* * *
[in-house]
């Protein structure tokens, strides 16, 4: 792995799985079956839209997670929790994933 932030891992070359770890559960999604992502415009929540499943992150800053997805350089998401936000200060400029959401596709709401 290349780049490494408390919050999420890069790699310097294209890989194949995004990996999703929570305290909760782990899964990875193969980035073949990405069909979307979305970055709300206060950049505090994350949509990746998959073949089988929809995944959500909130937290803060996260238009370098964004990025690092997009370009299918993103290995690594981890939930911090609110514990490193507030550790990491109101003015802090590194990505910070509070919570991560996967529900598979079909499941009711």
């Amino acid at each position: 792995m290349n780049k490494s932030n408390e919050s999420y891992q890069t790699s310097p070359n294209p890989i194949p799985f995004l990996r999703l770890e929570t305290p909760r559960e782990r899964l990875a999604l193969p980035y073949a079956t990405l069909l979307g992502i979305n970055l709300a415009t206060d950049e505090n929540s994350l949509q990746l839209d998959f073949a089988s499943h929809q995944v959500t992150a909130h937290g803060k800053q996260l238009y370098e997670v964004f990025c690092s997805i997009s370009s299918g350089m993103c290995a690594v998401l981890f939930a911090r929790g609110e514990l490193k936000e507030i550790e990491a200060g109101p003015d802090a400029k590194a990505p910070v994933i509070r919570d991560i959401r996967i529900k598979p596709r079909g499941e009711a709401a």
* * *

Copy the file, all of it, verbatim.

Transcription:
[in-house]
């Protein structure tokens, strides 16, 4: 792995799985079956839209997670929790994933 932030891992070359770890559960999604992502415009929540499943992150800053997805350089998401936000200060400029959401596709709401 290349780049490494408390919050999420890069790699310097294209890989194949995004990996999703929570305290909760782990899964990875193969980035073949990405069909979307979305970055709300206060950049505090994350949509990746998959073949089988929809995944959500909130937290803060996260238009370098964004990025690092997009370009299918993103290995690594981890939930911090609110514990490193507030550790990491109101003015802090590194990505910070509070919570991560996967529900598979079909499941009711």
């Amino acid at each position: 792995m290349n780049k490494s932030n408390e919050s999420y891992q890069t790699s310097p070359n294209p890989i194949p799985f995004l990996r999703l770890e929570t305290p909760r559960e782990r899964l990875a999604l193969p980035y073949a079956t990405l069909l979307g992502i979305n970055l709300a415009t206060d950049e505090n929540s994350l949509q990746l839209d998959f073949a089988s499943h929809q995944v959500t992150a909130h937290g803060k800053q996260l238009y370098e997670v964004f990025c690092s997805i997009s370009s299918g350089m993103c290995a690594v998401l981890f939930a911090r929790g609110e514990l490193k936000e507030i550790e990491a200060g109101p003015d802090a400029k590194a990505p910070v994933i509070r919570d991560i959401r996967i529900k598979p596709r079909g499941e009711a709401a």